Aberystwyth (from the Welsh Mouth of the Ystwyth) is an historic market town, and seaport of Ceredigion (Cardiganshire), Mid Wales.

It is situated near the confluence of the rivers Ystwyth and Rheidol, about midway down the length of Cardigan Bay. Aberystwyth was a contributory parliamentary borough until the Third Reform Act, which caused its representation to be merged into that of the county in 1885. In modern times Aberystwyth has become a Welsh educational centre. The population is around 12,000, but is swelled by an additional 8000 students associated with the University of Wales, Aberystwyth. The world’s first department in international politics was established in Aberystwyth in 1919.

The Cambrian Line railway links Aberystwyth with Shrewsbury, and the Vale of Rheidol Railway, which is operated by steam locomotives, can be taken to Devil’s Bridge. Aberystwyth is a major tourist centre and a cultural link between the north and south of Wales. It has a pier and a fine sea-front which stretches from Constitution Hill at the north end of the Marine Terrace to the mouth of the harbour. Constitution Hill is scaled by the Aberystwyth Electric Cliff Railway giving access to fine views and other attractions at the top.

Although the town is relatively modern, it contains a number of historic buildings, including the remains of the castle and the “imposing but fantastic structure” of the old buildings of the University College of Walesfederal resume writing near the Castle Hill. The new campus lies to the east of the town.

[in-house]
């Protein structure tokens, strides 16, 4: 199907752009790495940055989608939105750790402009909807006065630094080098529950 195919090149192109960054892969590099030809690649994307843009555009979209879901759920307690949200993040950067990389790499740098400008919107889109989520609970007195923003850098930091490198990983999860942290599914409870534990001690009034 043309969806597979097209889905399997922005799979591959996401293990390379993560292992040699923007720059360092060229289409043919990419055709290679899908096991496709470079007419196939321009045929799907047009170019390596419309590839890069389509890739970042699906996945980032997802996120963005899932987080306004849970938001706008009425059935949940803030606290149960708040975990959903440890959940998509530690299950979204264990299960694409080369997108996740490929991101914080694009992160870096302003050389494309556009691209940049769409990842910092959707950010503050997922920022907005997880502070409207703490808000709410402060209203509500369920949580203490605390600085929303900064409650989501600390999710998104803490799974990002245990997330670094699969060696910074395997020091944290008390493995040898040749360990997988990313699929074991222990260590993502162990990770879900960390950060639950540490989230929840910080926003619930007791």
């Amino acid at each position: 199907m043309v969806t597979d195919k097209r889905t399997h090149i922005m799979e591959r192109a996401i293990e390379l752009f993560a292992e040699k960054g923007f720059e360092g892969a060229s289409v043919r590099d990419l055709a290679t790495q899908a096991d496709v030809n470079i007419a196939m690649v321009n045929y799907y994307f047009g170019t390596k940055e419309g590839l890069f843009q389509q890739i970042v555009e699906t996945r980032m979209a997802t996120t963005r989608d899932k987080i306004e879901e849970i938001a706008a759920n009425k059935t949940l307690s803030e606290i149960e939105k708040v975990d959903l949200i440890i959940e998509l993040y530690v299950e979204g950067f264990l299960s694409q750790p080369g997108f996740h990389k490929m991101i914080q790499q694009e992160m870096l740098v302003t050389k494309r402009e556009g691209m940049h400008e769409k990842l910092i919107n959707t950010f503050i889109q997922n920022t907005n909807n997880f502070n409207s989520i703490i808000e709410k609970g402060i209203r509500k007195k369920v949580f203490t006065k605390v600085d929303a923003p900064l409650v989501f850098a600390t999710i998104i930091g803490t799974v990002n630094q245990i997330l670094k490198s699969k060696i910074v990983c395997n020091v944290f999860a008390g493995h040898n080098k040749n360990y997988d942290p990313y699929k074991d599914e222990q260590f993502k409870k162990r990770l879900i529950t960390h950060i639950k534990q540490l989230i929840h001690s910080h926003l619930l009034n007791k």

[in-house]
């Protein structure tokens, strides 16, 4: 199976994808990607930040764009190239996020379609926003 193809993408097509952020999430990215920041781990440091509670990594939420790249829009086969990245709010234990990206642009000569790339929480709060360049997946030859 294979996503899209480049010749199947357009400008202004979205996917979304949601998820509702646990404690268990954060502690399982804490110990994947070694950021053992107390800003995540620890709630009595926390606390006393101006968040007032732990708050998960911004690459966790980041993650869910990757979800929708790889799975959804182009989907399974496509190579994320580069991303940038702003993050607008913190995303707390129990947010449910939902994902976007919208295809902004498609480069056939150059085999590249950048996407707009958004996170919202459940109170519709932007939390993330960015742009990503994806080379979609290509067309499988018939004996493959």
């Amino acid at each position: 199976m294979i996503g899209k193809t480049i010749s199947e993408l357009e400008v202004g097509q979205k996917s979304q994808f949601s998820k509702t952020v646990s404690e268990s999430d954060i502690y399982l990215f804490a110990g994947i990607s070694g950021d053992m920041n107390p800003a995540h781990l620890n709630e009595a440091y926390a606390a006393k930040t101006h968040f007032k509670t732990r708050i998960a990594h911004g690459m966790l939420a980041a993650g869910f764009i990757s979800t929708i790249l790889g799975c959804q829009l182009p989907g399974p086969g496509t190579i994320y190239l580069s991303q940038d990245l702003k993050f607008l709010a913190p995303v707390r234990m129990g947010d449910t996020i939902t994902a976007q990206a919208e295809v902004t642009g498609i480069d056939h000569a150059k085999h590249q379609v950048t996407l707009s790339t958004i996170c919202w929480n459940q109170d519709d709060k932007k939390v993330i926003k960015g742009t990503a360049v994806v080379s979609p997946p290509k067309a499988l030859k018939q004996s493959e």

The architecture is a mix of Gothic, Classical reival and Victorian, and the town is sometimes reffered to as “the Oxford of Wales”.

Aber’s isolation means it takes a good two hours to get to the nearest civilisation. No, MerthyrTydfil does not count. Brecon is not that far away but there isn’t much there anyway. Note the scale of Wales – two hours drive over winding roads is considered “nearby”. It takes at least two hours to get ANYWHERE from aber.

Ex aber students frequently suffer from what is known as AberHostage syndrome. This causes otherwise perfectly normal people to decide that living in a remote coastal welsh town is the right thing to do, and they frequently do exactly that. This is not as insane as it sounds. This author is biased, having already succumbed to AberHostage syndrome slightly. But it really is a very lovely little town. THERE IS NOTHING OUTSIDE ABER.